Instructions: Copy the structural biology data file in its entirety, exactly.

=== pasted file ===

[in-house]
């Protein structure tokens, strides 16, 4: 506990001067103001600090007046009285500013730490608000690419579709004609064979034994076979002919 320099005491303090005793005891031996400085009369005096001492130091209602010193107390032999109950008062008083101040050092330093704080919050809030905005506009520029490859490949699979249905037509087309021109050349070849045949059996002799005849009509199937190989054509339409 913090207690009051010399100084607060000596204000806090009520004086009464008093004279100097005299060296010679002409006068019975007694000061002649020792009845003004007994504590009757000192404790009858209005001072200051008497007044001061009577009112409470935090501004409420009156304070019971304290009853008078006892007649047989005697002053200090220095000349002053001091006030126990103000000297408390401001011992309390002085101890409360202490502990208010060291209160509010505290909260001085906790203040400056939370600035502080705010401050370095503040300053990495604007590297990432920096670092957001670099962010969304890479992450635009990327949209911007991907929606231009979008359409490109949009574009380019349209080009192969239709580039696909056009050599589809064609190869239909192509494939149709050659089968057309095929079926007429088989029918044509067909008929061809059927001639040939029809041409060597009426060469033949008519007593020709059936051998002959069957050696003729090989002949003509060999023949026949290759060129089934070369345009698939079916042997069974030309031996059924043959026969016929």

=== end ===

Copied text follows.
[in-house]
């Protein structure tokens, strides 16, 4: 506990001067103001600090007046009285500013730490608000690419579709004609064979034994076979002919 320099005491303090005793005891031996400085009369005096001492130091209602010193107390032999109950008062008083101040050092330093704080919050809030905005506009520029490859490949699979249905037509087309021109050349070849045949059996002799005849009509199937190989054509339409 913090207690009051010399100084607060000596204000806090009520004086009464008093004279100097005299060296010679002409006068019975007694000061002649020792009845003004007994504590009757000192404790009858209005001072200051008497007044001061009577009112409470935090501004409420009156304070019971304290009853008078006892007649047989005697002053200090220095000349002053001091006030126990103000000297408390401001011992309390002085101890409360202490502990208010060291209160509010505290909260001085906790203040400056939370600035502080705010401050370095503040300053990495604007590297990432920096670092957001670099962010969304890479992450635009990327949209911007991907929606231009979008359409490109949009574009380019349209080009192969239709580039696909056009050599589809064609190869239909192509494939149709050659089968057309095929079926007429088989029918044509067909008929061809059927001639040939029809041409060597009426060469033949008519007593020709059936051998002959069957050696003729090989002949003509060999023949026949290759060129089934070369345009698939079916042997069974030309031996059924043959026969016929």